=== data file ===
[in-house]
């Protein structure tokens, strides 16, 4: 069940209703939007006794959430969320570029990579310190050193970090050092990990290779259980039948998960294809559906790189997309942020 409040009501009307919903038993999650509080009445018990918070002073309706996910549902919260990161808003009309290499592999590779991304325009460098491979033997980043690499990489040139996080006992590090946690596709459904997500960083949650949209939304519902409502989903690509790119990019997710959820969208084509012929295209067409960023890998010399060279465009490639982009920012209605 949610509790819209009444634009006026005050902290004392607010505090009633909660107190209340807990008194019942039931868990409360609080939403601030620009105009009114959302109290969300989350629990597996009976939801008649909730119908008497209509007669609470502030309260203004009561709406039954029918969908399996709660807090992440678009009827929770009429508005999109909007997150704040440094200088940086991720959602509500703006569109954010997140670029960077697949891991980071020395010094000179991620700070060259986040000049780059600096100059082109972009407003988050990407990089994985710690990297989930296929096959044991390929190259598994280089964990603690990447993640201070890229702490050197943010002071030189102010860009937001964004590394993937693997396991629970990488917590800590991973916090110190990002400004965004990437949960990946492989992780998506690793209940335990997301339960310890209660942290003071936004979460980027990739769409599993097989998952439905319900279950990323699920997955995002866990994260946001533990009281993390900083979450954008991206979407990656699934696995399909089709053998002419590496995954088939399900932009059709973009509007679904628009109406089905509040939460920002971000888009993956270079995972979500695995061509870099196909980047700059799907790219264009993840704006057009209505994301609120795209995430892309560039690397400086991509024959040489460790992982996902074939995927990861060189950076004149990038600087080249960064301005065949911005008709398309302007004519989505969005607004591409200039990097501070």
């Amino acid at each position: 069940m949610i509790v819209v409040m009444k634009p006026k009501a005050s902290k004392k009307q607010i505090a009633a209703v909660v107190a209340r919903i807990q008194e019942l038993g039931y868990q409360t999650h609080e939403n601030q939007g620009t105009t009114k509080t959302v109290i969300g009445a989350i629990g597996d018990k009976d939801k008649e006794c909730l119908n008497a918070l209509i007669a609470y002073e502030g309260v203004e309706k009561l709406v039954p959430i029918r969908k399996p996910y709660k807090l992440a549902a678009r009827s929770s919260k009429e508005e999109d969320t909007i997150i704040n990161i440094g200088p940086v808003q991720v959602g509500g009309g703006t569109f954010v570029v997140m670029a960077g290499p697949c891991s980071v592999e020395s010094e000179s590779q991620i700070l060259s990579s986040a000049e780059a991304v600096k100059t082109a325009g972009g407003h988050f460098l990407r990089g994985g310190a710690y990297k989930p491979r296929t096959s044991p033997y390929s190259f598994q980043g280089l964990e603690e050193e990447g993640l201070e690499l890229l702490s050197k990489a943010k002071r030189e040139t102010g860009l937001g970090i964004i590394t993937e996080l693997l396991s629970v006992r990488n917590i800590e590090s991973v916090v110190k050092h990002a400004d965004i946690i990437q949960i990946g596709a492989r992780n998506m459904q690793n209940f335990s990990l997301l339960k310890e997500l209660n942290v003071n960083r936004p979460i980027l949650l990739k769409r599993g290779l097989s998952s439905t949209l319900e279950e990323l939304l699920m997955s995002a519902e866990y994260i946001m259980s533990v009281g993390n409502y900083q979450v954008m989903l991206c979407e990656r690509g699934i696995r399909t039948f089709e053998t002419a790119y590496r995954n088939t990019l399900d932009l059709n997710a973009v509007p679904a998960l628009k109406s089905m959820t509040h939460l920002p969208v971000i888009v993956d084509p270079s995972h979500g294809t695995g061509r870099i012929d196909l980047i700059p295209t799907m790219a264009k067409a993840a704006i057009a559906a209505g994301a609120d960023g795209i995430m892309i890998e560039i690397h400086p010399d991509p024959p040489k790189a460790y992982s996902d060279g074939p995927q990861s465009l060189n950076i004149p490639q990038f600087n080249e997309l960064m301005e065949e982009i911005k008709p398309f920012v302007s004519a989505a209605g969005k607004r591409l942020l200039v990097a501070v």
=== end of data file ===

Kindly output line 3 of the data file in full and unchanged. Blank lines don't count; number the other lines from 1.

């Amino acid at each position: 069940m949610i509790v819209v409040m009444k634009p006026k009501a005050s902290k004392k009307q607010i505090a009633a209703v909660v107190a209340r919903i807990q008194e019942l038993g039931y868990q409360t999650h609080e939403n601030q939007g620009t105009t009114k509080t959302v109290i969300g009445a989350i629990g597996d018990k009976d939801k008649e006794c909730l119908n008497a918070l209509i007669a609470y002073e502030g309260v203004e309706k009561l709406v039954p959430i029918r969908k399996p996910y709660k807090l992440a549902a678009r009827s929770s919260k009429e508005e999109d969320t909007i997150i704040n990161i440094g200088p940086v808003q991720v959602g509500g009309g703006t569109f954010v570029v997140m670029a960077g290499p697949c891991s980071v592999e020395s010094e000179s590779q991620i700070l060259s990579s986040a000049e780059a991304v600096k100059t082109a325009g972009g407003h988050f460098l990407r990089g994985g310190a710690y990297k989930p491979r296929t096959s044991p033997y390929s190259f598994q980043g280089l964990e603690e050193e990447g993640l201070e690499l890229l702490s050197k990489a943010k002071r030189e040139t102010g860009l937001g970090i964004i590394t993937e996080l693997l396991s629970v006992r990488n917590i800590e590090s991973v916090v110190k050092h990002a400004d965004i946690i990437q949960i990946g596709a492989r992780n998506m459904q690793n209940f335990s990990l997301l339960k310890e997500l209660n942290v003071n960083r936004p979460i980027l949650l990739k769409r599993g290779l097989s998952s439905t949209l319900e279950e990323l939304l699920m997955s995002a519902e866990y994260i946001m259980s533990v009281g993390n409502y900083q979450v954008m989903l991206c979407e990656r690509g699934i696995r399909t039948f089709e053998t002419a790119y590496r995954n088939t990019l399900d932009l059709n997710a973009v509007p679904a998960l628009k109406s089905m959820t509040h939460l920002p969208v971000i888009v993956d084509p270079s995972h979500g294809t695995g061509r870099i012929d196909l980047i700059p295209t799907m790219a264009k067409a993840a704006i057009a559906a209505g994301a609120d960023g795209i995430m892309i890998e560039i690397h400086p010399d991509p024959p040489k790189a460790y992982s996902d060279g074939p995927q990861s465009l060189n950076i004149p490639q990038f600087n080249e997309l960064m301005e065949e982009i911005k008709p398309f920012v302007s004519a989505a209605g969005k607004r591409l942020l200039v990097a501070v």